Clown of the Week Senator Bridget McKenzie has timed her outrages well. Just as the monumental sports rorts scandal was eventually swallowed by the sinkhole of 2020 and forgotten, so too was her Senate appearance (on the same topic) this week.
Her predictably evasive and reluctant appearance might have raised more ire had it not come in a week like this one, with the news cycle being dominated by the ongoing and horrifying revelations of the government’s handling of an alleged rape at Parliament House, and Facebook’s blocking of Australian news services.
The performance was entirely in keeping with the scandal, which in turn is entirely in keeping with the government. McKenzie had resigned as agriculture minister in February last year — not for the blatant and demonstrable abuse of public funds to help the Coalition’s re-election, but for failure to declare a gun club membership. This week, she “took full responsibility” for the program, while not conceding any wrongdoing, throwing staffers under the bus and describing the program as “wildly popular” and “successful”.
What of the talking points prepared by her senior adviser for a November 2018 meeting with Morrison, which argued for the program to be expanded from $30 million to $100 million by demonstrating how many projects in marginal and targeted seats could be funded by the extra money? Never heard of it. McKenzie told the Senate she had never seen it and was “not at all” aware of its content.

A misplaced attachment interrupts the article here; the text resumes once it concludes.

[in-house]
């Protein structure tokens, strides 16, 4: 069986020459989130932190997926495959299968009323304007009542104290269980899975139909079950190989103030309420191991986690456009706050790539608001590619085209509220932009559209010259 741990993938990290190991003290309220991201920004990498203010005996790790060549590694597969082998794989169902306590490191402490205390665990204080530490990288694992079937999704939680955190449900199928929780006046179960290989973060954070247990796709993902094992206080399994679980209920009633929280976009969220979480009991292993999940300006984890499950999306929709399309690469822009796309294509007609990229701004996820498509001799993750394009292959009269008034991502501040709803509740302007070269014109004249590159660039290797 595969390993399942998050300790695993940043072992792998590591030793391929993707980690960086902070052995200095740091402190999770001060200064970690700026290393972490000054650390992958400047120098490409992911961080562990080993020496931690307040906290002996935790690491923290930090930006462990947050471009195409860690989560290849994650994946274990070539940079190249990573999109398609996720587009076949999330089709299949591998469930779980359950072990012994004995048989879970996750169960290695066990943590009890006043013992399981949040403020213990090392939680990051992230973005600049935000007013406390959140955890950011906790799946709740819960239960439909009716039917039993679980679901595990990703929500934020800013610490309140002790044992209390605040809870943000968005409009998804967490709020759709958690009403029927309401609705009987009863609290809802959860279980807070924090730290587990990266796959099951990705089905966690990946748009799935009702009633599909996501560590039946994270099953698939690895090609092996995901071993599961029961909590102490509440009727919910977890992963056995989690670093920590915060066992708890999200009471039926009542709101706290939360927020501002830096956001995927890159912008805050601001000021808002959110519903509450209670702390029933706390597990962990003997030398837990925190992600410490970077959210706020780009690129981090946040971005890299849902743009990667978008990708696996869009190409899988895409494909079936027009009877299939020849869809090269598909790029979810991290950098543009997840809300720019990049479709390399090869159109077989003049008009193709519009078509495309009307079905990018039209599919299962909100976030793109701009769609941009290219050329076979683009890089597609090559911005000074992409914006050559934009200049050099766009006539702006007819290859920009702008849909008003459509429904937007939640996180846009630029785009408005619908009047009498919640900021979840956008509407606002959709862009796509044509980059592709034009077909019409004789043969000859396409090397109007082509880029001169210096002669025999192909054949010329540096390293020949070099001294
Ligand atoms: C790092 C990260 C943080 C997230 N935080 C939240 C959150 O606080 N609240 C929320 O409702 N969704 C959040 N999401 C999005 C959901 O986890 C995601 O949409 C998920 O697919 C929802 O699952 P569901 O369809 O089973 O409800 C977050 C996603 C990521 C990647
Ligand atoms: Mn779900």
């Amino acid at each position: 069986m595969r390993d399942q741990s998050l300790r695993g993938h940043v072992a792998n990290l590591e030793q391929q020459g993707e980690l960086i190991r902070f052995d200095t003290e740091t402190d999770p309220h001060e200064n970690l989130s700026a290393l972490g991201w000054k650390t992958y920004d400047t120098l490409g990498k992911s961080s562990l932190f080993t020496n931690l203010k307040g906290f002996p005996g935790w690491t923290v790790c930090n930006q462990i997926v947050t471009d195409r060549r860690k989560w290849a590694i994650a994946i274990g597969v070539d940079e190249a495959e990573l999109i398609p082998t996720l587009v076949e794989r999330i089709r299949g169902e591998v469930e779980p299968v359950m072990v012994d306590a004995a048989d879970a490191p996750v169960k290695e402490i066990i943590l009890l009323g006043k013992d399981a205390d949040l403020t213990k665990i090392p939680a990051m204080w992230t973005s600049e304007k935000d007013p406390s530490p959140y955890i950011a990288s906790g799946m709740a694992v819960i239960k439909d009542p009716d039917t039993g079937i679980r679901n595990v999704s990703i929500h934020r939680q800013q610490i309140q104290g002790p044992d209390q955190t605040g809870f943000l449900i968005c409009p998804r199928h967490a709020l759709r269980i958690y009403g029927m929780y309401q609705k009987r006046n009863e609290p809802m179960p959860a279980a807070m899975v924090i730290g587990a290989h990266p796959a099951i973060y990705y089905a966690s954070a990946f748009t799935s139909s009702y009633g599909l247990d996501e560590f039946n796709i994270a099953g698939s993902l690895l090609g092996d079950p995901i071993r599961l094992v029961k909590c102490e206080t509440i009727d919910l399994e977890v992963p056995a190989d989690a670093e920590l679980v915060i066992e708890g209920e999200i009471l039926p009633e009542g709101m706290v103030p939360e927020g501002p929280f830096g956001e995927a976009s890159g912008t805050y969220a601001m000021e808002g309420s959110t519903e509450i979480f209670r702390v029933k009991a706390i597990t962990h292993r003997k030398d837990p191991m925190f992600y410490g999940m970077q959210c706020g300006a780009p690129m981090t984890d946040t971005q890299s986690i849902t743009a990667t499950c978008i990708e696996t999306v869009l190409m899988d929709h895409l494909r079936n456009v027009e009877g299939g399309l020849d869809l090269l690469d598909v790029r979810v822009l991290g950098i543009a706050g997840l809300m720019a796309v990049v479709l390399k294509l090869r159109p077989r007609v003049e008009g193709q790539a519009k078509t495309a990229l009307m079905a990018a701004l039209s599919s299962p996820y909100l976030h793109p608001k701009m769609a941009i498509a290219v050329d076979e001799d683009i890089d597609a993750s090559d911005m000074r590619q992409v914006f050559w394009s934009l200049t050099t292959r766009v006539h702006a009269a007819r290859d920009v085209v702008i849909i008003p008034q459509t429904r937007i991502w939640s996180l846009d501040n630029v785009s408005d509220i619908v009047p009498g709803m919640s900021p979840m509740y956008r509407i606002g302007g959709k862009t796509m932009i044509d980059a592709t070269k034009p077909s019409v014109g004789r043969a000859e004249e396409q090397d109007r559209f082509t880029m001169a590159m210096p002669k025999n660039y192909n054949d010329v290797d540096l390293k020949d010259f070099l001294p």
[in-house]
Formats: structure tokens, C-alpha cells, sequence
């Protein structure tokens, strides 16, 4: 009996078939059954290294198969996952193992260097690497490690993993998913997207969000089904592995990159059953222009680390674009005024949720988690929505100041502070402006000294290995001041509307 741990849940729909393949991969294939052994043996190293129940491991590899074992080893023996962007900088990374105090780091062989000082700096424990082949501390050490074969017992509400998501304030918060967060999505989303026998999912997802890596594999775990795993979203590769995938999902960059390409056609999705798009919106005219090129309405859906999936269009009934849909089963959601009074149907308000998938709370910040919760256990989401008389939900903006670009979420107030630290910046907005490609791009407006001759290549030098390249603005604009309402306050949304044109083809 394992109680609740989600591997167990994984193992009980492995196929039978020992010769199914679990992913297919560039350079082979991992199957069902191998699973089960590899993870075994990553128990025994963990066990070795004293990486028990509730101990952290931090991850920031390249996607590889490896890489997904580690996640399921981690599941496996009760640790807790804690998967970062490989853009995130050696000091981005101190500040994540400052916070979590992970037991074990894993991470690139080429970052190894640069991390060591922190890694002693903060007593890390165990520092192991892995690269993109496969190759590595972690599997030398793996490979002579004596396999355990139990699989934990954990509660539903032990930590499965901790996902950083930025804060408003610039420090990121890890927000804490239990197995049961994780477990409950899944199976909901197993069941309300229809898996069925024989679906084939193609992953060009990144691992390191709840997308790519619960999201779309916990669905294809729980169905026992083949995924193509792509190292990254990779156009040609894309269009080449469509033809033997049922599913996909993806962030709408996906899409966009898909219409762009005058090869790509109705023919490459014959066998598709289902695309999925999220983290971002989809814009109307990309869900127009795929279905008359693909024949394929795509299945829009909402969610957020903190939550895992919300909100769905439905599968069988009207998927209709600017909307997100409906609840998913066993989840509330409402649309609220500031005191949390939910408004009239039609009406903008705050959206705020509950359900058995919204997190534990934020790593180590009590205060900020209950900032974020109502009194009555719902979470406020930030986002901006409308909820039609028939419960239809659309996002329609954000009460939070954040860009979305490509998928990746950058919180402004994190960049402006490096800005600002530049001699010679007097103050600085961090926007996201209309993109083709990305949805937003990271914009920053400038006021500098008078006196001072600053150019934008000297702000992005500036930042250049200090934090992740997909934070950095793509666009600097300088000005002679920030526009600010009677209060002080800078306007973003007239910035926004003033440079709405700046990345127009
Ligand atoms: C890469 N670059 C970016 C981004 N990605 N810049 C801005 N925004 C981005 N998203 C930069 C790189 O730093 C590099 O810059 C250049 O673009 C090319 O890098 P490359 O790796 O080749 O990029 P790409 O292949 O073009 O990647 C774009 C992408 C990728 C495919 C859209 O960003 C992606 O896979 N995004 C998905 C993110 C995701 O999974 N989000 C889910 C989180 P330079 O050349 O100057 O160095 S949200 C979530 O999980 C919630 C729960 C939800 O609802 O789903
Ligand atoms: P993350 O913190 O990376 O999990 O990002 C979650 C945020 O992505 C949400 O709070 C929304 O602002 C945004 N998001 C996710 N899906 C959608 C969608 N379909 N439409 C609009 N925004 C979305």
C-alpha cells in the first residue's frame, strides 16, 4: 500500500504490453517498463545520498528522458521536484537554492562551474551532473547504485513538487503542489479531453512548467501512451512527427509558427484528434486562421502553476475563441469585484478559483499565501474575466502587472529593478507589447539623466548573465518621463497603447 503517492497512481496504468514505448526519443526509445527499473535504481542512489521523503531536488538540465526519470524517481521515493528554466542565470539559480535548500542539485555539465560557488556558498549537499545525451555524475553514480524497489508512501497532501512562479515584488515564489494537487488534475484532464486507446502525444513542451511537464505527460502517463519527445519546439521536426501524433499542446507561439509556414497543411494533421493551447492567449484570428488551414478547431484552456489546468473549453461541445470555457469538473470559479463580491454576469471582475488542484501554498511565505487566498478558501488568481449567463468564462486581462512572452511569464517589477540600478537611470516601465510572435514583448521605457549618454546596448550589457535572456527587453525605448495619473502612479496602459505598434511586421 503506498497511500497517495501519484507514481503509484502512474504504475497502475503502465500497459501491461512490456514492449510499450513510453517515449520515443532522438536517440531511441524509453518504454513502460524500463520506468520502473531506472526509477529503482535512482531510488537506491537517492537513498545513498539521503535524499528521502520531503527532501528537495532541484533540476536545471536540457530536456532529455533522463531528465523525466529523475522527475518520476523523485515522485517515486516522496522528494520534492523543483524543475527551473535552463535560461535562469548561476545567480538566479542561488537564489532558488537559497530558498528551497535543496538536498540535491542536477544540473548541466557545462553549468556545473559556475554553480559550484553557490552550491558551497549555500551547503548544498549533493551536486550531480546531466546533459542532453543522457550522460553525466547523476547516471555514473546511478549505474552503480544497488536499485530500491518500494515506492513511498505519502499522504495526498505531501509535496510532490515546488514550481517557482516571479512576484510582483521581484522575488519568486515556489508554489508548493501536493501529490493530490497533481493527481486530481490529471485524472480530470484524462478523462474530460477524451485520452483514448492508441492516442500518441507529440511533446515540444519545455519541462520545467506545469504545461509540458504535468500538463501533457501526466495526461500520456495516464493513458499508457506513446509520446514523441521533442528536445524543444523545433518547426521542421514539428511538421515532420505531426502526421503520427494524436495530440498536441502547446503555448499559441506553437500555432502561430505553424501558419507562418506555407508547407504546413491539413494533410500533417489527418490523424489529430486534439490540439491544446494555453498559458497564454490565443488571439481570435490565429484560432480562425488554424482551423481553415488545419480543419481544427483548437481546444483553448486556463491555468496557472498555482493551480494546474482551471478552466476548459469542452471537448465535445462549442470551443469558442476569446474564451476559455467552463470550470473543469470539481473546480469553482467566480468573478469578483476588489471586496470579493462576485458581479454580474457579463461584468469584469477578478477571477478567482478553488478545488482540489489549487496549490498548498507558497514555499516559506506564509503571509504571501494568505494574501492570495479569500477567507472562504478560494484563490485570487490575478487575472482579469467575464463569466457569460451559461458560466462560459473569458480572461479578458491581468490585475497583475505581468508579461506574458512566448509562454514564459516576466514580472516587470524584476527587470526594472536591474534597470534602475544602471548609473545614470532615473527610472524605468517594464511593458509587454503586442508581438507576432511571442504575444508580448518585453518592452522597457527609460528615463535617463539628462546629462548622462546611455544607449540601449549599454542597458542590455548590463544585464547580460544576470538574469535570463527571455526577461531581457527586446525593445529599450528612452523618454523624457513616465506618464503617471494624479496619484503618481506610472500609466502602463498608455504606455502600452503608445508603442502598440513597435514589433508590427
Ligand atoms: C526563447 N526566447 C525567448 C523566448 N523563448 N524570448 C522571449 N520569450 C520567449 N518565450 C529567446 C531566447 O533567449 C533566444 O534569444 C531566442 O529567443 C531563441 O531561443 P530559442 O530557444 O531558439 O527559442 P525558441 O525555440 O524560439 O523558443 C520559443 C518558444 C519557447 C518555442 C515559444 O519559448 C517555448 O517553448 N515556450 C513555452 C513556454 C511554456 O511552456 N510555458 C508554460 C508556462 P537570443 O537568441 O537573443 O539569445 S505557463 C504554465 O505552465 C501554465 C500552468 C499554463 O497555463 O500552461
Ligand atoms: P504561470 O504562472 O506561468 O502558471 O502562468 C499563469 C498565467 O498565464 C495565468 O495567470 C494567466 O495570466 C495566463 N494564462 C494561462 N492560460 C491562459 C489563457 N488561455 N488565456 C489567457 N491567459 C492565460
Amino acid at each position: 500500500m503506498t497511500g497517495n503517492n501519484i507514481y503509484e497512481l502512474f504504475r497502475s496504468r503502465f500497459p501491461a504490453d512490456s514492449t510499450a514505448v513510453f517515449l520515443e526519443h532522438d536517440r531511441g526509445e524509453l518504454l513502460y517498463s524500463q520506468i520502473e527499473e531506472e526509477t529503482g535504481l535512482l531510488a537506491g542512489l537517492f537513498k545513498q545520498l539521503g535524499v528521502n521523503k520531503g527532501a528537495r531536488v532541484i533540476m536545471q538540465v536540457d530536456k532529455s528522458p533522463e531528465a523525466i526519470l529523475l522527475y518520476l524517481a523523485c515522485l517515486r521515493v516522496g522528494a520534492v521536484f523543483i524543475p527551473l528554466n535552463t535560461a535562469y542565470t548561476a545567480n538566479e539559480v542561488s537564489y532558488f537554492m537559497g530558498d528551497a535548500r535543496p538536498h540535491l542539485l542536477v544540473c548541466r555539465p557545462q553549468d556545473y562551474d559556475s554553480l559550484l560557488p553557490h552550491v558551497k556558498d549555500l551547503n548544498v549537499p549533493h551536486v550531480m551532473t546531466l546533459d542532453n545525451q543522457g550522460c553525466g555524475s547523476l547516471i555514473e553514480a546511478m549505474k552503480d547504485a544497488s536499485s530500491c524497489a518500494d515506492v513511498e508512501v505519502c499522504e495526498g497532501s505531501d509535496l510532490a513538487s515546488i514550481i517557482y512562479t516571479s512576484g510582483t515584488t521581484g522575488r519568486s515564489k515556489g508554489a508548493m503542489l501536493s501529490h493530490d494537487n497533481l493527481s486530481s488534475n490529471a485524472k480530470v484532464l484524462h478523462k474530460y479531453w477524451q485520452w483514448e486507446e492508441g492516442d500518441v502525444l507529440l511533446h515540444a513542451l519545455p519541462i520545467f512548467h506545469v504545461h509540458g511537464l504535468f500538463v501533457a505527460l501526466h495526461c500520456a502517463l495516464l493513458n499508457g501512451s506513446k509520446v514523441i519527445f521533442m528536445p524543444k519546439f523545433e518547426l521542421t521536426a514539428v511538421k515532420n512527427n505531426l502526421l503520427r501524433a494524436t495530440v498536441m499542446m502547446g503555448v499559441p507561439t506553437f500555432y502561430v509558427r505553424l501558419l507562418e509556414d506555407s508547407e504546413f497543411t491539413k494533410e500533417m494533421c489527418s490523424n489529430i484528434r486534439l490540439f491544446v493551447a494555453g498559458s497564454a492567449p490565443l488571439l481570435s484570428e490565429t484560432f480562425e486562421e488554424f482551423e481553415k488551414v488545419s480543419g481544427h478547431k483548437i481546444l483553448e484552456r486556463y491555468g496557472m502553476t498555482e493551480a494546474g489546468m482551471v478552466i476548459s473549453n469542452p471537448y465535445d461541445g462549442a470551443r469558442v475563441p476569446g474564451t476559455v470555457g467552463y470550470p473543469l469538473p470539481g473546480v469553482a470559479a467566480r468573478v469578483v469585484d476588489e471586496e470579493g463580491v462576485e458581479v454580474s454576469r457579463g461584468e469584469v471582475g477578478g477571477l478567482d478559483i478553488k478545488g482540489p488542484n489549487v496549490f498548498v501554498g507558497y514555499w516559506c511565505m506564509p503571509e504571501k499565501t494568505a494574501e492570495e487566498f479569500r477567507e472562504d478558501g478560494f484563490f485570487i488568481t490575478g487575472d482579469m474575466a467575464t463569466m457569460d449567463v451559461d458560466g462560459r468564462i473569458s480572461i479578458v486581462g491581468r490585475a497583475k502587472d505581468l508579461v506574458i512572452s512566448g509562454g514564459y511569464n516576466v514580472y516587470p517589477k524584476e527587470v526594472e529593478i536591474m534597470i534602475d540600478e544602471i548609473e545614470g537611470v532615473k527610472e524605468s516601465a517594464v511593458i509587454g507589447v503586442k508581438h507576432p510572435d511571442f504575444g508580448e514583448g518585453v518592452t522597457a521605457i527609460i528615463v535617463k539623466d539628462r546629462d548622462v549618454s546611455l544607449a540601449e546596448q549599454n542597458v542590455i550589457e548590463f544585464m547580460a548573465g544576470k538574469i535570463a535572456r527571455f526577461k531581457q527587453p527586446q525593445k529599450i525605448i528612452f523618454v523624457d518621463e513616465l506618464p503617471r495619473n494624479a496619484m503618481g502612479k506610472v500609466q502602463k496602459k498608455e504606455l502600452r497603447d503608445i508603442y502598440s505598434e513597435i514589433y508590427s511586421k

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McKenzie also “couldn’t recall” if she’d been briefed on those talking points, but “absolutely categorically” denied that was “a subject discussed at the meeting with the prime minister”. McKenzie further claimed the marginal and target status of seats came into her decision making.
What of the 136 emails exchanged between her and the prime minister’s office, 15 of which also contained a spreadsheet of projects conveniently arranged by electorate? “Not unusual”, according to McKenzie. We bet.
It is worth remembering the details of the sports rorts affair and just how blatant the process was. McKenzie’s office, with no legal authority, handed out over $100 million in grants, based on a “parallel assessment process” which took into account “analysis on ‘marginal’ electorates held by the Coalition as well as those electorates not held by the Coalition that were to be ‘targeted’ in the 2019 election”. As a result, several grants that met the approval requirements set by Sports Australia where ignored in favour of applications that did not.
The saga was both revealed and exemplified by the sight of beaming Georgina Downer, the Liberal candidate for Mayo, holding a giant cheque for Yankalilla Bowls Club with her face and the Liberal Party logo on it — the brazen use of public money for political gain.
Then, obviously satisfied that a year was long enough to go without causing the government serious headaches, McKenzie had the gall to join (another) Nationals revolt on climate change policy.
McKenzie, along with Matt Canavan, has thrown her support behind Barnaby Joyce — who earlier prepared an amendment that would allow the Clean Energy Finance Corporation to invest in coal. Because this is what the Nationals do, the moves have more to do with undermining current Nationals leader (and future particularly tricky pub trivia answer) Michael McCormack than producing any benefit for even the small section of Australia the party purports to represent.
So, thanks to the shamelessness and impunity of this government, we can look forward to McKenzie continuing to contribute to the one thing the Nats do consistently achieve: meaningless internal chaos.